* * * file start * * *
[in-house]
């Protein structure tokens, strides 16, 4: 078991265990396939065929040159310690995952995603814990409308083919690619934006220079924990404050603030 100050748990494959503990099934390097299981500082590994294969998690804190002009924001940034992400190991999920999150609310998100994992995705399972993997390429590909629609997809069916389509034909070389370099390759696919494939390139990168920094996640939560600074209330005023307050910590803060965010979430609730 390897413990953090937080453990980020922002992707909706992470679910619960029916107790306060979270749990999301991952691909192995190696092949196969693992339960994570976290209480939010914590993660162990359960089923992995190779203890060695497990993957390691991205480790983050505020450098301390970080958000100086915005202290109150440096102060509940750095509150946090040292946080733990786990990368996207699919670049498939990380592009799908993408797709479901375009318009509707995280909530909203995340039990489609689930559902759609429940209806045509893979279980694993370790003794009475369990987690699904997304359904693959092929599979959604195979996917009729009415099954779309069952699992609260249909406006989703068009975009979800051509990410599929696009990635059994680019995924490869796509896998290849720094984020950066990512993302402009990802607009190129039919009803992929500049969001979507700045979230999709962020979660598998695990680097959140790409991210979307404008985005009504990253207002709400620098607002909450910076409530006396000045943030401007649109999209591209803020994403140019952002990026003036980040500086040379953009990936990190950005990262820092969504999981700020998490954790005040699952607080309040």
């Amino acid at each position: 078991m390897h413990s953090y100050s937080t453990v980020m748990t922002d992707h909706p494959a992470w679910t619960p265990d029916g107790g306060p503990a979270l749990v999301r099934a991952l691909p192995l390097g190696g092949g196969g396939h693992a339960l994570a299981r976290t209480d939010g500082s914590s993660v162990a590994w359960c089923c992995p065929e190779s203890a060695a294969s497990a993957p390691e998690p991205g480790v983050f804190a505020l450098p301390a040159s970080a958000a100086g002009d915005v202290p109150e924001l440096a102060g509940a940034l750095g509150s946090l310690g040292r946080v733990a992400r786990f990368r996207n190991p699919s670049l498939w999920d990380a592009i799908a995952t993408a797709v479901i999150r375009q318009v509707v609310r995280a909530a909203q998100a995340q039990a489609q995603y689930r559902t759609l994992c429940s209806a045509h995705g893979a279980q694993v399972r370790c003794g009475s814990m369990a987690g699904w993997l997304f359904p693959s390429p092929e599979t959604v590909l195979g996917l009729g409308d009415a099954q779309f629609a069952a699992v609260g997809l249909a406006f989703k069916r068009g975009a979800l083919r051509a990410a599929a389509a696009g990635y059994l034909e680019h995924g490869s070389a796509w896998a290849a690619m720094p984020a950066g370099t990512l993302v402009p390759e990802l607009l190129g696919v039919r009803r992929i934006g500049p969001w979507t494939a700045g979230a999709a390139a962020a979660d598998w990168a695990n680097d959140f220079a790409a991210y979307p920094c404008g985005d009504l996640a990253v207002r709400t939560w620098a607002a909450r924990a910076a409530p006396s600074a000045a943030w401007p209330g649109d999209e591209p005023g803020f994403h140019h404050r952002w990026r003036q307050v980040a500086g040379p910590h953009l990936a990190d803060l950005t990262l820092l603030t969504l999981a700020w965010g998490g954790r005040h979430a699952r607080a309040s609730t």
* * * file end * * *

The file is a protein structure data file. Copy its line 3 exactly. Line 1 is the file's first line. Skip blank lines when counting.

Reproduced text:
């Amino acid at each position: 078991m390897h413990s953090y100050s937080t453990v980020m748990t922002d992707h909706p494959a992470w679910t619960p265990d029916g107790g306060p503990a979270l749990v999301r099934a991952l691909p192995l390097g190696g092949g196969g396939h693992a339960l994570a299981r976290t209480d939010g500082s914590s993660v162990a590994w359960c089923c992995p065929e190779s203890a060695a294969s497990a993957p390691e998690p991205g480790v983050f804190a505020l450098p301390a040159s970080a958000a100086g002009d915005v202290p109150e924001l440096a102060g509940a940034l750095g509150s946090l310690g040292r946080v733990a992400r786990f990368r996207n190991p699919s670049l498939w999920d990380a592009i799908a995952t993408a797709v479901i999150r375009q318009v509707v609310r995280a909530a909203q998100a995340q039990a489609q995603y689930r559902t759609l994992c429940s209806a045509h995705g893979a279980q694993v399972r370790c003794g009475s814990m369990a987690g699904w993997l997304f359904p693959s390429p092929e599979t959604v590909l195979g996917l009729g409308d009415a099954q779309f629609a069952a699992v609260g997809l249909a406006f989703k069916r068009g975009a979800l083919r051509a990410a599929a389509a696009g990635y059994l034909e680019h995924g490869s070389a796509w896998a290849a690619m720094p984020a950066g370099t990512l993302v402009p390759e990802l607009l190129g696919v039919r009803r992929i934006g500049p969001w979507t494939a700045g979230a999709a390139a962020a979660d598998w990168a695990n680097d959140f220079a790409a991210y979307p920094c404008g985005d009504l996640a990253v207002r709400t939560w620098a607002a909450r924990a910076a409530p006396s600074a000045a943030w401007p209330g649109d999209e591209p005023g803020f994403h140019h404050r952002w990026r003036q307050v980040a500086g040379p910590h953009l990936a990190d803060l950005t990262l820092l603030t969504l999981a700020w965010g998490g954790r005040h979430a699952r607080a309040s609730t």